reasonable or reversible. The particulars of the interventions arising from a proposed new
use should be assessed against the interventions necessary to accommodate that use.
If, having taken all relevant factors into account, the proposed alterations are considered
unreasonable, the proposed use should not be implemented.

The need to extend a building can also be described as an intervention. Most

historic buildings are an amalgam of differing periods and styles, which represent the
manifestations of the building at various times in the past and, within reason, this process
should be encouraged to continue. The replication of a historic style may be appropriate
in some limited cases, provided it is of high quality. The use of high quality contemporary
design of sympathetic form and scale to retain the qualities and composition of an
Architectural Conservation Area is a valid and, in some cases, desirable philosophy.


13.1 Conservation Grants from Local Authorities. National Conservation Grants
Scheme, aimed at assisting owners and occupiers to carry out conservation works
on protected structures. Information from individual local authorities.

13.2 Department of the Environment, Heritage & Local Government. Civic Structures
Conservation Grants Scheme provides support for local authorities, civic trusts,
and other not-for-profit bodies to upgrade buildings of significant architectural and
heritage merit.

13.3 The Heritage Council, Church Lane, Kilkenny. Current grant scheme in 3
categories: Heritage Research, Heritage Management and Heritage Education.

13.4 Tax relief under Section 482 of the Taxes Consolidation Act, 1997. Relief for
expenditure on approved buildings and gardens in the state. Information available

13.5 The Irish Georgian Society, 74 Merrion Square, Dublin 2. Grant aid for conservation
and restoration of historic buildings, interiors, gardens and monuments.

13.6 City or County Development and/or Enterprise Boards. Information from individual
local authorities.

13.7 Thatching Grants for renewal or repair of thatched roofs of houses. Information
from the Department of the Environment, Heritage & Local Government, Housing
Grants Section.

13.8 Sustainable Energy Authority of Ireland – Greener Homes Scheme –

13.9 European Union Funding, Networking & Projects. Information from the Department
of the Environment, Heritage & Local Government; also from the Irish Regions
Office in Brussels (

13.10 The Calouste Gulbenkian Foundation, 50 Hoxton Square, London N1 6PB.

Innovation Fund for not-for-profit organisations currently the only funding stream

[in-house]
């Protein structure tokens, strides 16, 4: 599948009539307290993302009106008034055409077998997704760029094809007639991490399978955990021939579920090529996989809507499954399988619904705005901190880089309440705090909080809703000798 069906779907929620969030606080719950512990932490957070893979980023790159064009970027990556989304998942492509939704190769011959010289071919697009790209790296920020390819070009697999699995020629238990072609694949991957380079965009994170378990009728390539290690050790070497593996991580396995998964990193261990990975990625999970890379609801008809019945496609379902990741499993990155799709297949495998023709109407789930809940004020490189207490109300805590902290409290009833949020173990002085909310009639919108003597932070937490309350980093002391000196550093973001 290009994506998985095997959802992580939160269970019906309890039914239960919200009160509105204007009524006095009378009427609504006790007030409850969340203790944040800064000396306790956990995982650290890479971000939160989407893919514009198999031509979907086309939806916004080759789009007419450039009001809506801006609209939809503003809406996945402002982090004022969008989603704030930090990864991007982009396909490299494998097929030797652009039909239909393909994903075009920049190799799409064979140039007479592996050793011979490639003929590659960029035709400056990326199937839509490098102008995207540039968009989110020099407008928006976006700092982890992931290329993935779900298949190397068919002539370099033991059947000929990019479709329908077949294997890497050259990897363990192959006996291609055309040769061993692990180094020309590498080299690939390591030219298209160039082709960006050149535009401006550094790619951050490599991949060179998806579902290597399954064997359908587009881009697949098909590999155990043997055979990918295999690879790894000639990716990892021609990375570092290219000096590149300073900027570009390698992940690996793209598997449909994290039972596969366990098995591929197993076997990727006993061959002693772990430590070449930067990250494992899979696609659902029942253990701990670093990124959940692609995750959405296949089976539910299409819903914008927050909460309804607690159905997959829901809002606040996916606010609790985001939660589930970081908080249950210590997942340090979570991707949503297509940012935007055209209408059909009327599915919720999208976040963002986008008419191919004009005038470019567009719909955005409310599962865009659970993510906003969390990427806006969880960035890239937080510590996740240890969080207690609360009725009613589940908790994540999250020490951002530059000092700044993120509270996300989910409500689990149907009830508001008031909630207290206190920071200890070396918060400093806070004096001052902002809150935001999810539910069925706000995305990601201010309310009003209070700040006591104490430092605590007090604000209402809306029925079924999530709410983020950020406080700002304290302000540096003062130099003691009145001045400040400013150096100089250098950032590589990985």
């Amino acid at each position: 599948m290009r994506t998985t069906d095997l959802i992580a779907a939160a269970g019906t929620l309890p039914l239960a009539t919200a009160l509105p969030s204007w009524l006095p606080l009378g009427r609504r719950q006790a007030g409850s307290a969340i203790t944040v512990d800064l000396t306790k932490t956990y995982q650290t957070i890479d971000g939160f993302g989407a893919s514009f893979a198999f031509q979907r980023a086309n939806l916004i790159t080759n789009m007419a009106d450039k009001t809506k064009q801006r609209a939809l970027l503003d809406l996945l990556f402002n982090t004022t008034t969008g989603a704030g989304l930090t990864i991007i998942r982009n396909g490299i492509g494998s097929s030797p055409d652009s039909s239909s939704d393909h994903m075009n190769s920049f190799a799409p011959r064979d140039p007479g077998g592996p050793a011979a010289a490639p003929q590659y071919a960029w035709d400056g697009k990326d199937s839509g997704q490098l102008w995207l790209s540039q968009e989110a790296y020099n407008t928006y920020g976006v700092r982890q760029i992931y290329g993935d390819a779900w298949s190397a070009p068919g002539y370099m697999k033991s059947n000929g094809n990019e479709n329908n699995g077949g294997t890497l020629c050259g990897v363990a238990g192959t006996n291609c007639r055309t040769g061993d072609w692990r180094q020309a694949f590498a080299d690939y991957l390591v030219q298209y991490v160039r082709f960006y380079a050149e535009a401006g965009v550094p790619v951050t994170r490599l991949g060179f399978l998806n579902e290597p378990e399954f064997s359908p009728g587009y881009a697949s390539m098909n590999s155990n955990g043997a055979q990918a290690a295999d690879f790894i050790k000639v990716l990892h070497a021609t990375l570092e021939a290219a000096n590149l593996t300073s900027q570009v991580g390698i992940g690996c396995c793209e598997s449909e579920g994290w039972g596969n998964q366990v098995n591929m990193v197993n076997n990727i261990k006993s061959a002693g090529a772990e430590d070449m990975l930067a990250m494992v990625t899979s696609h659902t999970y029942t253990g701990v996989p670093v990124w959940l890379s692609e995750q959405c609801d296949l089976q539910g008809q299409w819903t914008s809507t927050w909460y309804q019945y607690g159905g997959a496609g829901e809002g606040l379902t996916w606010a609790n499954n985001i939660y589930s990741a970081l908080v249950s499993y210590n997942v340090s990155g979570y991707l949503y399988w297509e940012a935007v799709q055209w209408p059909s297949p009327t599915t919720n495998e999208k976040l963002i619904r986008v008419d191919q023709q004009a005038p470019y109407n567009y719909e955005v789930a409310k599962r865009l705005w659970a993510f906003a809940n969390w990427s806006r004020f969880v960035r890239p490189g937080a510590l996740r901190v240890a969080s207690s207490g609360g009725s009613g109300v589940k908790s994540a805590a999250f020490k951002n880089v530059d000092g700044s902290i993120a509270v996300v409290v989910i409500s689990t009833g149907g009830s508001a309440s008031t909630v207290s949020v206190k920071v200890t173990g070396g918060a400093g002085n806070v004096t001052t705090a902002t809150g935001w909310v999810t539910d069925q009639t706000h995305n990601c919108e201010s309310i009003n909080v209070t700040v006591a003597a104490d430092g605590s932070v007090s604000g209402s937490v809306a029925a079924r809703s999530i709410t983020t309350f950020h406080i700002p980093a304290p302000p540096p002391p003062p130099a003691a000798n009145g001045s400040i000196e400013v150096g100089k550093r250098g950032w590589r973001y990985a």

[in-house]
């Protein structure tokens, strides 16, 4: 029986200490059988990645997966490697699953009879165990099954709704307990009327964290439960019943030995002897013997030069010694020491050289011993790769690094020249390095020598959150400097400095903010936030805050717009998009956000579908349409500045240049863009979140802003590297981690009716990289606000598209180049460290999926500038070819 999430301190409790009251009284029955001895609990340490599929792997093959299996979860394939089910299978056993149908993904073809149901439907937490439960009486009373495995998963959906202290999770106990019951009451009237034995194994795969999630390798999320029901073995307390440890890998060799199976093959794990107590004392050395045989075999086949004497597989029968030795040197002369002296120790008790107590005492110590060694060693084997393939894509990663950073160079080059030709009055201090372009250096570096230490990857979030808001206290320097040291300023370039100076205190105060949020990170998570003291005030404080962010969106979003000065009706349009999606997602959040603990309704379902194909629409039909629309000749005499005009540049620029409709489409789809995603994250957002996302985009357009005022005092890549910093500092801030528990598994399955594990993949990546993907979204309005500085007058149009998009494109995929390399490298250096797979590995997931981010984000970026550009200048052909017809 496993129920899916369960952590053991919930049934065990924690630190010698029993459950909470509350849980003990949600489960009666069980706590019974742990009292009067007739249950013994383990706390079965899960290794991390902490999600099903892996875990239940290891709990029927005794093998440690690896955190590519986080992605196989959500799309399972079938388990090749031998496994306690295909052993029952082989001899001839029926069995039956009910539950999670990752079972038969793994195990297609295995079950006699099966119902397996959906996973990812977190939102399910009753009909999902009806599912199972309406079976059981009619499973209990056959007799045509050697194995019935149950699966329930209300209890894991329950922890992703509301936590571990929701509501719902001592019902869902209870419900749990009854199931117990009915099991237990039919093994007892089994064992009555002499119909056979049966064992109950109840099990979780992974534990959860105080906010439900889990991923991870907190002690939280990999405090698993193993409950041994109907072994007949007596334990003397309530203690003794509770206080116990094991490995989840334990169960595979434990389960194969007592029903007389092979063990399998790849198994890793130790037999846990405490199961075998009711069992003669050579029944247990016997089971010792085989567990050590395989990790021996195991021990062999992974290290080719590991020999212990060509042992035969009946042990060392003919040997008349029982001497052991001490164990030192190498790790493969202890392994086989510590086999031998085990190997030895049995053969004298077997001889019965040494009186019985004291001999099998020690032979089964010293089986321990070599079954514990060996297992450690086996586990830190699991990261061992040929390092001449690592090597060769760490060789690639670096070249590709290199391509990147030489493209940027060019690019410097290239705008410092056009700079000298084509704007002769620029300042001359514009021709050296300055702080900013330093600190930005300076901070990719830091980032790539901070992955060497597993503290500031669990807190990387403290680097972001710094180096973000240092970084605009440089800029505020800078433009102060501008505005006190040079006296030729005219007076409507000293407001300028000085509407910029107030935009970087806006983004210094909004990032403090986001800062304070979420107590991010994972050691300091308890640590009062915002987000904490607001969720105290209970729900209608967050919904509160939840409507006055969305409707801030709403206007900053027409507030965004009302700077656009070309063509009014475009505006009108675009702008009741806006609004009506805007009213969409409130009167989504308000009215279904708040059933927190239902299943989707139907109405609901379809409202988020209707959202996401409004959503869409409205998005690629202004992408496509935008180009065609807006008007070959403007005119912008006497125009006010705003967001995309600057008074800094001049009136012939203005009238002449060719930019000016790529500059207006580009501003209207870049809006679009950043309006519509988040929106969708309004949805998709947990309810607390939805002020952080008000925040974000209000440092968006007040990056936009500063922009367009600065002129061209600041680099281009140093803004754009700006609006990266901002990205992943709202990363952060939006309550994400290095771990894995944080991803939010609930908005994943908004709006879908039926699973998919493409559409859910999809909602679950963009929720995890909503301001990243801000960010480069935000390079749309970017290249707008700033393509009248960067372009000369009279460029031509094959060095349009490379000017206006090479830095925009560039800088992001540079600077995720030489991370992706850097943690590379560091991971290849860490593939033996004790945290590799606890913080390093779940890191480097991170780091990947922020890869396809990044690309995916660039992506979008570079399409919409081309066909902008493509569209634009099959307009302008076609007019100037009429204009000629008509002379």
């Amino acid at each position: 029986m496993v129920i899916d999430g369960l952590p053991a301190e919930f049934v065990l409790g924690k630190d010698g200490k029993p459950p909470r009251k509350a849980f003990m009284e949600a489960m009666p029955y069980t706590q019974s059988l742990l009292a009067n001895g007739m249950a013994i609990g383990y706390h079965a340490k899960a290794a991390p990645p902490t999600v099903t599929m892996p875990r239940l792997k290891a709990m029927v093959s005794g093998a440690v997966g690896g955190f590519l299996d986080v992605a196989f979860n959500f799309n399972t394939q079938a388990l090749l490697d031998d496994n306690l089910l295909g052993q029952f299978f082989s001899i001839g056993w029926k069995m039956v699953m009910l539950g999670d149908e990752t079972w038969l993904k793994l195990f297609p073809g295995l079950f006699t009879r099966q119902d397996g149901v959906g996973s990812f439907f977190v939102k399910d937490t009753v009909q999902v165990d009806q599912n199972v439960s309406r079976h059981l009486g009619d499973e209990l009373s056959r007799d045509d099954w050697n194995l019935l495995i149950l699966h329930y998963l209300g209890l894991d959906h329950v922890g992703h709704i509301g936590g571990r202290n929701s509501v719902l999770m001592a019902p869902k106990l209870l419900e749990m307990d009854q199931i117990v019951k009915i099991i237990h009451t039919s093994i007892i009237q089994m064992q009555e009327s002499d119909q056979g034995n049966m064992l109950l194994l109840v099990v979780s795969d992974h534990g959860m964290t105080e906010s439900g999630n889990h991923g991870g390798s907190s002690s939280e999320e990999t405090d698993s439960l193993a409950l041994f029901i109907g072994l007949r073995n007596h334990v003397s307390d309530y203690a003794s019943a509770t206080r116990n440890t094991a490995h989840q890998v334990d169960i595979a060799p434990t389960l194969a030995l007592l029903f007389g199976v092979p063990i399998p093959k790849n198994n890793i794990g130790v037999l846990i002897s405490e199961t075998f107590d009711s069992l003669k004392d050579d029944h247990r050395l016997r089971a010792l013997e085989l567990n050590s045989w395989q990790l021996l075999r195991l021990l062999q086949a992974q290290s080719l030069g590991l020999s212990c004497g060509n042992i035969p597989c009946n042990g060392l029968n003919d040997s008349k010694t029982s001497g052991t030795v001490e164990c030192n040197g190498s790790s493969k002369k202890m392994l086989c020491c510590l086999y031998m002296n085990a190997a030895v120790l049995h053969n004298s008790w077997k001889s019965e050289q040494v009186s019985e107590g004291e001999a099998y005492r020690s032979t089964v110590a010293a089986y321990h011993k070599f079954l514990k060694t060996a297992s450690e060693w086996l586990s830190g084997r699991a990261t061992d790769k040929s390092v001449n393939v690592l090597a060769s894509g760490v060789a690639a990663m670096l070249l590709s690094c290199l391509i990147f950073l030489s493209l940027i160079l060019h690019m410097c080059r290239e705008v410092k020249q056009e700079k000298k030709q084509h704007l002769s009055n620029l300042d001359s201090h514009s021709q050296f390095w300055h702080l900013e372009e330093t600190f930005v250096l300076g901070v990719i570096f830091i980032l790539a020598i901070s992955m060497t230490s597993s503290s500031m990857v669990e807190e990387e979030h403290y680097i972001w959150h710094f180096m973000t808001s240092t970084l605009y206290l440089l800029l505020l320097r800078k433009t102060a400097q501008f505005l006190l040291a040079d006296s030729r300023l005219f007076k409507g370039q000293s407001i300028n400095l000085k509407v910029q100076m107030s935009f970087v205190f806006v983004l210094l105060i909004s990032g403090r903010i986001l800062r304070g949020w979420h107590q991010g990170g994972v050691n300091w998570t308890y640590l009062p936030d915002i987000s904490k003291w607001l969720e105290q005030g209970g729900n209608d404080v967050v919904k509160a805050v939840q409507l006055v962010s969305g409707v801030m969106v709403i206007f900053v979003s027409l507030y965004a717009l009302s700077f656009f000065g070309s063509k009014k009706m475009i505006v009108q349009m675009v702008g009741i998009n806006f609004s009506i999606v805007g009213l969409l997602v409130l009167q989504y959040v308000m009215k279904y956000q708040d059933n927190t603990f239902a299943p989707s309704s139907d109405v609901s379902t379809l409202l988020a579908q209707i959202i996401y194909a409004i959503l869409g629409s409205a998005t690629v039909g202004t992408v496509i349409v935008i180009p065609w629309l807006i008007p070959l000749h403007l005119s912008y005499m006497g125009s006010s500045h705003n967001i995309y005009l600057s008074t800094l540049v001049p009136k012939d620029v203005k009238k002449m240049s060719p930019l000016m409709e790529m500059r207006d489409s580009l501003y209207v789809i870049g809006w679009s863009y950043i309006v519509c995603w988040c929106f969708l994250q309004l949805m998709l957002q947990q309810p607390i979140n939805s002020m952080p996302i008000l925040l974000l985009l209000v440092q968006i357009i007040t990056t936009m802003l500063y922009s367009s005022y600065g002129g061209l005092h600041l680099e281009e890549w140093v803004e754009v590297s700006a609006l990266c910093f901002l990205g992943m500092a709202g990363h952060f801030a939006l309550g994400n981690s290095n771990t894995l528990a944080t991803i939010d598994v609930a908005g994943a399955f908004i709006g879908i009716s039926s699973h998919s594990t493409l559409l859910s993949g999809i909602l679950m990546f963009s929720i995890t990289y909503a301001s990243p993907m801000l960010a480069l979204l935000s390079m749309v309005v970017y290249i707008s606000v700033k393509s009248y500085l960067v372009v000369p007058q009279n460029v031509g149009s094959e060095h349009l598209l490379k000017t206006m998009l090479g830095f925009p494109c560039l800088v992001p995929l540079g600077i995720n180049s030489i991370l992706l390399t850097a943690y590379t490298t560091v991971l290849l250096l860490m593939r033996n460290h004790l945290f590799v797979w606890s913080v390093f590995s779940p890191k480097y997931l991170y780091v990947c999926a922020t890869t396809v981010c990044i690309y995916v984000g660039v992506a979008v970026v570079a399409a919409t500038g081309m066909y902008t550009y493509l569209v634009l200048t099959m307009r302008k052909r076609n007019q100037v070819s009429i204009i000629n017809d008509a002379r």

open for applications (does not include construction or repair of buildings).

13.11 The Getty Grant Program. Current funding initiatives are focused on the
conservation of panel paintings and mosaics.

13.12 World Monument Fund. Saving the world’s architectural masterpieces and
important cultural heritage sites.


Construction work on protected structures must comply fully with the Safety, Health
and Welfare at Work (Construction) Regulations 5.1 504 of 2006. The Conservation
Architect should be aware of the particular challenges of retaining as much as possible
of the fabric of a protected structure and providing a safe working environment during
construction. Particular care should be taken in relation to propping and temporary works
so as to minimise damage to and intervention in the fabric of the building. This requires
a coordinated approach by the Conservation Architect, the Health and Safety Officer,
Structural Engineer and the Contractor.

Part L is under review at the time of publication. Its current status can be obtained from
the Department of the Environment, Heritage and Local Government.

These guidelines are intended as general advice on the appropriate upgrading of the
historic fabric of protected structures in order to reduce their thermal transmittance and
conserve energy. Such works are undertaken with a view to supporting the aims of fuel
conservation and sustainability, whilst conserving the architectural heritage.

Most historic buildings can accommodate some improvements without compromising

their special interest. The practitioner must find the appropriate balance between building
conservation and energy conservation.

Building Regulations
The Building Regulations (Amendment Regulations) 2005 came into operation on 1 July
2006. Under the legislation there is an exemption for Protected Structures and Proposed